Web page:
The wandering albatross breeding season on Bird Island (South Georgia) has officially begun, with the first egg being laid last week! The bird in question has never bred on Bird Island before, but was ringed as a chick there back in 2008. It looks like she has finally returned home this Christmas to take on the responsibility of parenthood – 10 years later!

 The new parent and her chick will need all the luck they can get; wandering albatross are in fast decline, due to a growing number of threats including bycatch in fisheries, plastic pollution, invasive species and climate change. This young family are up against the odds - but there are people working hard all over the world to give them the best chance at survival.

Wandering albatross on Bird Island (Stephanie Winnard)

The Albatross Task Force has achieved great things this year, which will help give the new generation of albatrosses a better chance of surviving out at sea, once they fledge. Having worked closely with the government, the team in Argentina has managed to secure new fishery regulations that require vessels to use bird scaring lines while fishing. A bit further north, the ATF team in Brazil is working with fishermen to test Hookpods in the longline fleet - which has been known to catch wandering albatrosses from Bird Island (for more info click here).

In addition to this, our seabird bycatch mitigation instructors have been educating school children and fisheries observers all over the world about the importance of protecting these magnificent seabirds. But their work is far from done and the team will continue to do all it can in 2019 to help save the chicks that will be hatching in a few months time.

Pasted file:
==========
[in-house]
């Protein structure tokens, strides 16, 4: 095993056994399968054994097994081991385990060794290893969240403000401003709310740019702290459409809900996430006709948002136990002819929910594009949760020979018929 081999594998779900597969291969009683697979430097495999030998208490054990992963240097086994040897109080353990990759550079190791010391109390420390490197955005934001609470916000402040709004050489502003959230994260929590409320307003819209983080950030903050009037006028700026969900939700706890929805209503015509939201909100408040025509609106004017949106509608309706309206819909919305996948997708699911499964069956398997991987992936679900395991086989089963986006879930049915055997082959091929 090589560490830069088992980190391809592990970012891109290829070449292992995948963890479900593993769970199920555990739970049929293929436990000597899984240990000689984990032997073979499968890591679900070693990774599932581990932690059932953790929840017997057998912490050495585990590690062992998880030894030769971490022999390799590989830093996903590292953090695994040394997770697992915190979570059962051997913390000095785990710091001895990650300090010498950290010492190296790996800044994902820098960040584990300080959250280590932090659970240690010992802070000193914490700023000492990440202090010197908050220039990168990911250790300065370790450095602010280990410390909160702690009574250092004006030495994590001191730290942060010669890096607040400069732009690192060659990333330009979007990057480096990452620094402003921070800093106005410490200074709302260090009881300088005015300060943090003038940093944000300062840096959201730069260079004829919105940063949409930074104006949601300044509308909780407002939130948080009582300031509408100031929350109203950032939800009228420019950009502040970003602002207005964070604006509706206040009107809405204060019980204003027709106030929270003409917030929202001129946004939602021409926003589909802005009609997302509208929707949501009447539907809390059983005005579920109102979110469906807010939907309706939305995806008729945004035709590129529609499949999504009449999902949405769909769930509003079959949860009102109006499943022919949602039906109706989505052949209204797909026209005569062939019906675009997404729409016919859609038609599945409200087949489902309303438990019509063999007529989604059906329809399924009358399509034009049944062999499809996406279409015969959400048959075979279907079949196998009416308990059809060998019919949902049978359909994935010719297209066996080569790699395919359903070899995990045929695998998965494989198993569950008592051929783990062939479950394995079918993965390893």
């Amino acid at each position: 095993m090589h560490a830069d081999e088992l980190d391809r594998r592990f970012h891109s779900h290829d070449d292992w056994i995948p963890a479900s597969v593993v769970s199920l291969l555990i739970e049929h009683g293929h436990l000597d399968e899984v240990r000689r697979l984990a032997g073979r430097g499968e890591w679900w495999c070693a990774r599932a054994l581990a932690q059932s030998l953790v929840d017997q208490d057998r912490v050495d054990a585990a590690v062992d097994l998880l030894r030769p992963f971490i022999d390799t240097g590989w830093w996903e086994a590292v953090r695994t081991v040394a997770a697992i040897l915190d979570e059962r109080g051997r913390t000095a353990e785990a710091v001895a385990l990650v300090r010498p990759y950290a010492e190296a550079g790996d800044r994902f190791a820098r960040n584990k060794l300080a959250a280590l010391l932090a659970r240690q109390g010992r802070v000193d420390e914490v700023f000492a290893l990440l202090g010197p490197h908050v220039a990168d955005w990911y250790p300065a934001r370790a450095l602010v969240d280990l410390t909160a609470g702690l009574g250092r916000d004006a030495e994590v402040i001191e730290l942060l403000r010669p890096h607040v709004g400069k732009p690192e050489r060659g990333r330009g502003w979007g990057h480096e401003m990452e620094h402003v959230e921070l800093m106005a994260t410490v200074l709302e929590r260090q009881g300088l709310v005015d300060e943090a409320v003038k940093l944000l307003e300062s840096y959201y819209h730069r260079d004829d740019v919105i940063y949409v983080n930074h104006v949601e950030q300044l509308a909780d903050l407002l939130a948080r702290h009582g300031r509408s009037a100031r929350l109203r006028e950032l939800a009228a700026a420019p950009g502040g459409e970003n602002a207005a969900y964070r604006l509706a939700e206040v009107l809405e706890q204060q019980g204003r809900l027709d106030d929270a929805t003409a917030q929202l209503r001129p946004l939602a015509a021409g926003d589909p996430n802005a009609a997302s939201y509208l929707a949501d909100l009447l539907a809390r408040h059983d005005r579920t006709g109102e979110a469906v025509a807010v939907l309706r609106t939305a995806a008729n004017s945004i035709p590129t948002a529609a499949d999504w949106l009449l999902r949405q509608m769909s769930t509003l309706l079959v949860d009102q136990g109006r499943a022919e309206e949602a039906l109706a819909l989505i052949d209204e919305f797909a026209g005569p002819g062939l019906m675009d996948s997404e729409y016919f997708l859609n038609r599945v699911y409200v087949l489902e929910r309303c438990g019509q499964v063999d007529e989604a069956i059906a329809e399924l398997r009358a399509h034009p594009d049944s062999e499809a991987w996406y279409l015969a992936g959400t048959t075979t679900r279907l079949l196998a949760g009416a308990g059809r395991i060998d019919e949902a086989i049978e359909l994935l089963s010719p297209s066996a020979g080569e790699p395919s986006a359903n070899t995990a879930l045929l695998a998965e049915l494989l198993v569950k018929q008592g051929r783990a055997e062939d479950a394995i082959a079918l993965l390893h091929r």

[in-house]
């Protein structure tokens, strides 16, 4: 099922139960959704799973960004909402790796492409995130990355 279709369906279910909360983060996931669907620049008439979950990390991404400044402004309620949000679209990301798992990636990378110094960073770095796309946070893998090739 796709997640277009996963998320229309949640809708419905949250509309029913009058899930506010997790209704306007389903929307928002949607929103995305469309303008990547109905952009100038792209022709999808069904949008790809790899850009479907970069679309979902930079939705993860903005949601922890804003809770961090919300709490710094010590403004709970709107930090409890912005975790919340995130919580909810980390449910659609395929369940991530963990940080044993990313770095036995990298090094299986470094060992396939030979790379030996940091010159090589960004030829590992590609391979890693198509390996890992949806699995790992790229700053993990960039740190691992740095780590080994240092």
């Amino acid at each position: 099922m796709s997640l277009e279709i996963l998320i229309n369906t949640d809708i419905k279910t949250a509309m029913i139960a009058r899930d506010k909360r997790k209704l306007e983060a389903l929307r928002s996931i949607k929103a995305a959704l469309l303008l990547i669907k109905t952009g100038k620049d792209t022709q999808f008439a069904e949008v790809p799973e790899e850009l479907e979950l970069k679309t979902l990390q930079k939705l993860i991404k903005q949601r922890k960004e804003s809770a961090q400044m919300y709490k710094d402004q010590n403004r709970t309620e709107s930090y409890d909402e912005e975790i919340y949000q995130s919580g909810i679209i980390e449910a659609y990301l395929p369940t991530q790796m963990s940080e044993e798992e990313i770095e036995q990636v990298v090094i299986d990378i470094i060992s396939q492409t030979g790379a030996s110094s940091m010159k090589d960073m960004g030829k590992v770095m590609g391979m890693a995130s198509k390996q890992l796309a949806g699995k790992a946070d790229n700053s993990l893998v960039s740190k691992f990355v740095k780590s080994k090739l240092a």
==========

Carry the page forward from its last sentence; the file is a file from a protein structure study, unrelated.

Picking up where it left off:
Wanderer seen off the coast of Brazil (Dimas Gianuca)

Although wandering albatross lay their eggs in December, these don’t hatch until March, so our new mother on Bird Island should have a quiet Christmas incubating her new egg. If you would like to follow the journey of the wandering albatross, and the other albatross species on Bird Island, you are in for a treat! Throughout 2019 we will be following four individual birds on Bird Island with webcams, keeping you up-to-date with all the developments and drama. Don’t miss a moment as the birds find their lifelong partners, as chicks hatch, grow and fledge, and all the moments in-between. You can be a part of it all by following #AlbatrossStories on social media. We will be sharing the stories on the Albatross Task Force Facebook page, Twitter @AlbyTaskForce and our new Instagram account @albatross_stories.

Following #AlbatrossStories on social media to keep up with our amazing albatross families throughout 2019 sounds like a great New Year's resolution to me!

Merry Christmas and Happy New Year to you all, 

Georgia Darby / BirdLife International Marine Team Volunteer